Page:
Q&A with Sandra Visagie, Section Ranger in the Kruger National Park

sandraWe speak to Sandra Visagie, long-standing member and section ranger in the infamous Kruger National Park.   

1. How did your career begin?

While being a Maths teacher for grade 11 and 12, I studied further Nature Conservation and was fortunate at that time to be able to work closely with the Johannesburg Zoo and had the privilege to raise lions and leopard when they were abandoned by their mothers.


2. How did you your career progress to the point where you are now, a section ranger in the world famous KNP?


In 2001, I became a Project Manager for a number of Projects in KNP: erosion control, alien plant control and wetlands, after which I was appointed as Section Ranger at Pafuri, KNP.


3. Describe some of the challenges you faced along the way?


I had to really prove that I was really interested in becoming a Ranger. To be a Section Ranger at Pafuri is very challenging. Pafuri is the most north eastern part of KNP and SA and borders on both Mozambique and Zimbabwe which in itself is quite challenging. We also experienced rhino poaching since 2013 and now we are having to cope with an increase in elephant poaching. With that there are other kinds of poaching to contend with: poisoning of animals, snaring, hunting with rifles, illegal fishing in rivers and wetlands. I also have to manage the Safety and Security and Conservation matters of Makuleke Contractual Park.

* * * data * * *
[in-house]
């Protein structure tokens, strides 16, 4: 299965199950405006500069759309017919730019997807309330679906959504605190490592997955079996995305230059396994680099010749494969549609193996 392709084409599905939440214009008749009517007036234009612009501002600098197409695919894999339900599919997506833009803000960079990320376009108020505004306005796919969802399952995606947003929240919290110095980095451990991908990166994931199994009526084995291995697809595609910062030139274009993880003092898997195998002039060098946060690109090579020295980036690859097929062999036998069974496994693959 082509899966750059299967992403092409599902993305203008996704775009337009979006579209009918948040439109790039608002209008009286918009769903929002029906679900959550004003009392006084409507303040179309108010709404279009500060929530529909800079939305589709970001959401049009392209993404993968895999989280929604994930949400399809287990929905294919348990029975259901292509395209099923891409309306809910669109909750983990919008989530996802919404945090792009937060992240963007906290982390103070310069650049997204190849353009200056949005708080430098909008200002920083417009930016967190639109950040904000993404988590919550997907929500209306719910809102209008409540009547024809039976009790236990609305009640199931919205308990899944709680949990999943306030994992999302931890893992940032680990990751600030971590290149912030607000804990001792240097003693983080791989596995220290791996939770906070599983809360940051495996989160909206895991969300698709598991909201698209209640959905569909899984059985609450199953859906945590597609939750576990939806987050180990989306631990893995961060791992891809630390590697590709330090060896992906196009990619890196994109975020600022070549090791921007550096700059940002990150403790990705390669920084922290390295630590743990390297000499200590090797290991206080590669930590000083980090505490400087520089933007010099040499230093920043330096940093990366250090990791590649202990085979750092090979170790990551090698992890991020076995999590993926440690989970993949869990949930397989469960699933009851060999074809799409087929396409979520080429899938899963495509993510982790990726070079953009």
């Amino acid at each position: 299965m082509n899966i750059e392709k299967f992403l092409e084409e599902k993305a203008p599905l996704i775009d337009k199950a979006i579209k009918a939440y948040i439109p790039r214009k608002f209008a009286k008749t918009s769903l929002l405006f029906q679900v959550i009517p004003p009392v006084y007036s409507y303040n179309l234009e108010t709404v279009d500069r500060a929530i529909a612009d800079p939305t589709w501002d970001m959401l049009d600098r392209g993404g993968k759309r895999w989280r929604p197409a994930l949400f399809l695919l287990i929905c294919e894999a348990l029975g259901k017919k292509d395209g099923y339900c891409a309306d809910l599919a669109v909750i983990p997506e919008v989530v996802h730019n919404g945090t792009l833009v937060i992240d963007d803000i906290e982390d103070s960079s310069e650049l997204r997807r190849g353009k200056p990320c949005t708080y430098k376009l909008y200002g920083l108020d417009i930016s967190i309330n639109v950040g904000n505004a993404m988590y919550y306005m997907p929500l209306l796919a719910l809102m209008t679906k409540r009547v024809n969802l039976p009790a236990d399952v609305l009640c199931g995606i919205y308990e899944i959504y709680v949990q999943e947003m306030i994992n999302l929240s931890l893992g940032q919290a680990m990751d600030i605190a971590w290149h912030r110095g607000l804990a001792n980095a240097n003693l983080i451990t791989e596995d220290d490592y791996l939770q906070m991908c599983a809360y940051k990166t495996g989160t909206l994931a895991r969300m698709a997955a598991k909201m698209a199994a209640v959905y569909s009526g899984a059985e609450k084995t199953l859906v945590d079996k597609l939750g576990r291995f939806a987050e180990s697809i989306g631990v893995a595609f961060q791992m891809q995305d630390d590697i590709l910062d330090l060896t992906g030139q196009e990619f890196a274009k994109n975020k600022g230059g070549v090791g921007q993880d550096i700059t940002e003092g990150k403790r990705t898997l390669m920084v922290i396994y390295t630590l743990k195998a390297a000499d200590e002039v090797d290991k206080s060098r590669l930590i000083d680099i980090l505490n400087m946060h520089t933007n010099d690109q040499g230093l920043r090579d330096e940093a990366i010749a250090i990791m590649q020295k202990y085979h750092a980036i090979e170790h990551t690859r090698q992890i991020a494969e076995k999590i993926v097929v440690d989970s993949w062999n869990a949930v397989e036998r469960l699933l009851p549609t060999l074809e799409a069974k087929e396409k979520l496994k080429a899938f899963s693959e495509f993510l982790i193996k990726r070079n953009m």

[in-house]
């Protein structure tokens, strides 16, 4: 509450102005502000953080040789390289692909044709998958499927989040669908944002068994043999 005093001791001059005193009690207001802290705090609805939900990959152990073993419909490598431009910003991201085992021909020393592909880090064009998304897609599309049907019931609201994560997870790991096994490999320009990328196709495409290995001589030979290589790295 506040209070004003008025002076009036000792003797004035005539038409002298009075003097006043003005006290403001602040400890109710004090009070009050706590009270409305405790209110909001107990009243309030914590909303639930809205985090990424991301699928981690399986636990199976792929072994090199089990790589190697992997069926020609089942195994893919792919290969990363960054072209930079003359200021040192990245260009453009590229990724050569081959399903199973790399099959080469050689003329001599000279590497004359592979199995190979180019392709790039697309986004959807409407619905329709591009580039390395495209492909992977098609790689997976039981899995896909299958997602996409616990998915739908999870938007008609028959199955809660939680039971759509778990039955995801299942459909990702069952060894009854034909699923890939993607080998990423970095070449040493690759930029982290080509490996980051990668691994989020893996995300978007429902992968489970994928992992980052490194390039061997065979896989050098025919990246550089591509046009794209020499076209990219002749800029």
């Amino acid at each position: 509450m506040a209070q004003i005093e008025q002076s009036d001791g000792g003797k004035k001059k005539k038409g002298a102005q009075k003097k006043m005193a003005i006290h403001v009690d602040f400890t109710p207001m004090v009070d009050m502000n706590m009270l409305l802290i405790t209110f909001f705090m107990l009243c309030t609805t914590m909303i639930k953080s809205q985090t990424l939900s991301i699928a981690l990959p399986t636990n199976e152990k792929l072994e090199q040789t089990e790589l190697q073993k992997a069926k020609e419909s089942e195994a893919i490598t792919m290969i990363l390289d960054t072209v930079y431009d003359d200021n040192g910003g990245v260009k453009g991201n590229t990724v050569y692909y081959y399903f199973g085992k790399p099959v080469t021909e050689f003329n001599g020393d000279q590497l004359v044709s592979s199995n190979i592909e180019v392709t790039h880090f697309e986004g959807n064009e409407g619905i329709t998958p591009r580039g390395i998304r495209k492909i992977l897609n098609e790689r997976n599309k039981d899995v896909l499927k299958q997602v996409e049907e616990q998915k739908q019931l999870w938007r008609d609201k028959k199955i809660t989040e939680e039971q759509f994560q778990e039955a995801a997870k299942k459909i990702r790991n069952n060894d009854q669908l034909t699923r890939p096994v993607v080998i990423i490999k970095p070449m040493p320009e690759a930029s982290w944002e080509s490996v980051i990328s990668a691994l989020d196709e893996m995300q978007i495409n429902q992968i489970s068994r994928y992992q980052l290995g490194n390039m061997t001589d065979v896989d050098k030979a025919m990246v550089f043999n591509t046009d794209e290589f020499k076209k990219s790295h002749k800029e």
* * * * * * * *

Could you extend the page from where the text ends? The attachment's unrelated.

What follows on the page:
4. You must have been outnumbered as a woman in the field, was there resistance because you were a woman?


The position of Section Rangers in KNP is a very male dominated profession and I am one of only 4 female Section Rangers and 1 recently appointed Regional Ranger, Tinyiko Golele. Not all males are resistant towards female rangers, but they expect them to perform as males would.


5. Have you seen an increase of women come into the profession?


There is definitely more interest from females to get involved and become a ranger. For more than 100 years game ranging in our national parks has been dominated by males. Percentages of female rangers are still low though.


6. What still needs to be done for women in this profession?


To be a female ranger is not easy, you have to have specific characteristics and temperament to be able to cope with all the challenges and it is a myth that this is a romantic career. More training and skills development is needed, technically as well as leadership training would be advisable. If you are at an outpost like myself, you need to know about solar systems, generators, water pumps, lister engines, etc.


But I would not change anything about my job or expect less challenges. I am living my dream!



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